Idaho Enacts Economic and Marketplace Nexus Legislation

Effective Date: June 1, 2019

Threshold: $100,000

Measurement Date: Previous or current calendar year

Includable Transactions: Gross sales

When You Need to Register Once You Exceed the Threshold: Next transaction (state doesn’t specify)

Idaho has enacted legislation with economic nexus and marketplace nexus provisions, effective June 1, 2019. Any retailer without a physical presence in Idaho that has, in the previous calendar year or the current calendar year, cumulative gross receipts from sales delivered into Idaho in excess of $100,000 is required collect and remit Idaho state-level sales and tax, but not local taxes.

Per the legislation, marketplace facilitators without a physical presence in Idaho are required to collect and remit Idaho state-level sales and tax on retail sales they facilitate once the combined total of its own sales and any sales it facilitates for retailers or authorized agents of the retailer exceeds $100,000.

A marketplace facilitator that has physical presence in Idaho but has not previously facilitated a retail sale in the state will have 45 days to comply with these provisions upon completion of the marketplace facilitator’s first facilitated retail sale in Idaho.

A marketplace facilitator is not liable for failure to file, collect, and remit sales and use taxes if the marketplace facilitator demonstrates that the error was due to incorrect or insufficient information provided by the retailer or an authorized agent of the retailer. This does not apply if the marketplace facilitator and the retailer or authorized agent of the retailer are related parties.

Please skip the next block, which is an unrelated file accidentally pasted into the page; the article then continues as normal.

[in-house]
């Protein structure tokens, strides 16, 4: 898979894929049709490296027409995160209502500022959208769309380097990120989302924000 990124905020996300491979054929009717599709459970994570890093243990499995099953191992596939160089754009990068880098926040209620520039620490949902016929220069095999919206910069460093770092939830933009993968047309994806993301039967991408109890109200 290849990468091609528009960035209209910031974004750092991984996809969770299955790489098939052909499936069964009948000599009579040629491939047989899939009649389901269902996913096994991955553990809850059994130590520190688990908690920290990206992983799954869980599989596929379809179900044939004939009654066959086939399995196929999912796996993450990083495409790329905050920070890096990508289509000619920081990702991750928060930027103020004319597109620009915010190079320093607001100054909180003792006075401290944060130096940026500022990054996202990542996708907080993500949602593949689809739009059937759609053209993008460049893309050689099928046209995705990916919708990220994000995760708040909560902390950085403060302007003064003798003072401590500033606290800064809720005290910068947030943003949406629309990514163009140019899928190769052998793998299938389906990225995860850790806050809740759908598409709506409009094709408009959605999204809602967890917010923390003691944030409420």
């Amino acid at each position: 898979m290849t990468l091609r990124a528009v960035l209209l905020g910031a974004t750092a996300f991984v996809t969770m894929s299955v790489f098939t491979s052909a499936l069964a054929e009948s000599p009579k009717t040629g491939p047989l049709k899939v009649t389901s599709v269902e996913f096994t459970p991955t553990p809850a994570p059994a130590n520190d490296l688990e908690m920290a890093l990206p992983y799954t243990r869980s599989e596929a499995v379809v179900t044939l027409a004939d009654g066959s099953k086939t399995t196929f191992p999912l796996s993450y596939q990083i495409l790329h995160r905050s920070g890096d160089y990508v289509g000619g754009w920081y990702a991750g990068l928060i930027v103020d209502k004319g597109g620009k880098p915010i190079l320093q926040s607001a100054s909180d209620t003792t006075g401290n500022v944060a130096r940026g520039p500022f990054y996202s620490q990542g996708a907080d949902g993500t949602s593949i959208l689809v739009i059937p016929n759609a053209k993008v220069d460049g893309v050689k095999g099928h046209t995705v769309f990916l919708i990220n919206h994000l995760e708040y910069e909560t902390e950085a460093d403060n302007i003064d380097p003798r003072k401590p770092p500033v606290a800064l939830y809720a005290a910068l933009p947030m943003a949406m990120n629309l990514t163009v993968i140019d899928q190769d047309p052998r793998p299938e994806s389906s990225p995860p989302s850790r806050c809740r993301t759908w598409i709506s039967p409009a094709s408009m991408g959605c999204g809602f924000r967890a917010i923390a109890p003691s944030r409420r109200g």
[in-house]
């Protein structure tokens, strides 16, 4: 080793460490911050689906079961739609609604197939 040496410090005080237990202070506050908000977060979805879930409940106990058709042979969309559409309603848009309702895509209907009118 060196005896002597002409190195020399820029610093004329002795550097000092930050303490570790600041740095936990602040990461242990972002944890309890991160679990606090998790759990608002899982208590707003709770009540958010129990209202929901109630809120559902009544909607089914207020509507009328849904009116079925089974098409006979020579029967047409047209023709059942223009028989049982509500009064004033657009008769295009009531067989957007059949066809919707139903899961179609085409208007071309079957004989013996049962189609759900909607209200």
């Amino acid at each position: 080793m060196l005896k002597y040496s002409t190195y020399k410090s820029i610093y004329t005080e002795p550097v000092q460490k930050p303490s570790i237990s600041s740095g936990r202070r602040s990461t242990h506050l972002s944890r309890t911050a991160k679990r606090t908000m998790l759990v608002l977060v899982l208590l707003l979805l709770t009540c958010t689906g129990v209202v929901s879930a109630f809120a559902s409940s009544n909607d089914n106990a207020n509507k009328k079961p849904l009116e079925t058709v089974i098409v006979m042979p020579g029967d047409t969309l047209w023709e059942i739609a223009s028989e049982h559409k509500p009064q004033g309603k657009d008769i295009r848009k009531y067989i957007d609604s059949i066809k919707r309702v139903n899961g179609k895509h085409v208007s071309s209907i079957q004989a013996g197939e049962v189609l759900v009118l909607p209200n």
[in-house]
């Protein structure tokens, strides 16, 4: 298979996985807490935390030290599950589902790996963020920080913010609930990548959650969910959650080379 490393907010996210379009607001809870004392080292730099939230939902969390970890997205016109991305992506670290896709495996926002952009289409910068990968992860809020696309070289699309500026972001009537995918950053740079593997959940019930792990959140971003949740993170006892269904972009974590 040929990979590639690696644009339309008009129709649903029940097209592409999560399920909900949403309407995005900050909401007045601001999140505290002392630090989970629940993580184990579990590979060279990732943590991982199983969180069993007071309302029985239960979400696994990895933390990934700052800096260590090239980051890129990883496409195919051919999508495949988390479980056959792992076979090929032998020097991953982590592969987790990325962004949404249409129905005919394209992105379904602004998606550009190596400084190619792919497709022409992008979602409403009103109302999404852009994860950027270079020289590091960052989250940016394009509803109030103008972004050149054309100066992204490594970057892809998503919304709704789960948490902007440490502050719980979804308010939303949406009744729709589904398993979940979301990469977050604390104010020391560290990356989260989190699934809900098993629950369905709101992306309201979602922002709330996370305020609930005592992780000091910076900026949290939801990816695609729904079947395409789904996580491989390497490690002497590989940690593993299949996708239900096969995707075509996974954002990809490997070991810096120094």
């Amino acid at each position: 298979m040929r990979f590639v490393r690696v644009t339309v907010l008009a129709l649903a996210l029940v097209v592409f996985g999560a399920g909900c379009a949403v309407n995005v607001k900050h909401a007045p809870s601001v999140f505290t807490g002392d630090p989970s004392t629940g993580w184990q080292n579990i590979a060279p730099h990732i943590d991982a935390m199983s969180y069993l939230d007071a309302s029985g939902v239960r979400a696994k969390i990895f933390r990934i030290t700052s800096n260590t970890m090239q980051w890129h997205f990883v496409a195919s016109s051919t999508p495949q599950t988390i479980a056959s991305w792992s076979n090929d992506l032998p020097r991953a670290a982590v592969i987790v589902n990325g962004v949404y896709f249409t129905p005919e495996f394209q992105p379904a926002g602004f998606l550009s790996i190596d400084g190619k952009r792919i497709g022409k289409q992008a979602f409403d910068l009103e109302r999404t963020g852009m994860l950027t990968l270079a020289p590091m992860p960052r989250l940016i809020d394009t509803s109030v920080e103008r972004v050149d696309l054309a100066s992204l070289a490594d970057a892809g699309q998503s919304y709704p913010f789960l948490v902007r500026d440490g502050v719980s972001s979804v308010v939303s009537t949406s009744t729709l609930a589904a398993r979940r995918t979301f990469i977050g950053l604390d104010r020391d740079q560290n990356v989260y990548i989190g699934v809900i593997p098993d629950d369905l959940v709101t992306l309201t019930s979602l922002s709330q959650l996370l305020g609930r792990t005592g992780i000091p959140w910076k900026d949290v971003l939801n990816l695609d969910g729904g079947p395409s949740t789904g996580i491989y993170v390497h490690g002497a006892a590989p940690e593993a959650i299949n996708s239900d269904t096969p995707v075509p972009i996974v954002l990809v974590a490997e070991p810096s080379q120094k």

A class action lawsuit may not be brought against a marketplace facilitator in Idaho that arises from or is in any way related to an overpayment of sales or use tax collected on sales facilitated by the marketplace facilitator, regardless of whether the claim is characterized as a tax refund claim. The state tax commission may waive penalties and interest if a marketplace facilitator seeks liability relief and the state tax commission finds that a reasonable cause exists.

Marketplace facilitators must obtain a separate seller’s permit and collect and remit under that separate permit for state-level sales and use taxes collected on transactions facilitated for third-party sellers.

The legislation defines “marketplace facilitator” as a person that contracts with sellers to facilitate for consideration, including the deduction of fees from a transaction, the sale of the seller’s products through a physical or electronic marketplace operated by the person, and engages:

  • Directly or indirectly, through one or more affiliated persons, in any of the following:
    • Transmitting or otherwise communicating the offer or acceptance between the buyer and seller;
    • Owning or operating the infrastructure, electronic or physical, or the technology that brings buyers and sellers together;
    • Providing a virtual currency that buyers are allowed or required to use to purchase products from the seller; or
    • Software development or research and development activities related to any of the activities listed below, if the activities are directly related to a physical or electronic marketplace operated by the person or an affiliated person; and
  • In any of the following activities, with respect to the seller’s products:
    • Payment processing services;
    • Fulfillment or storage services;
    • Listing products for sale;
    • Setting prices;
    • Branding sales as those of the marketplace facilitator;
    • Taking orders; Advertising or promotion; or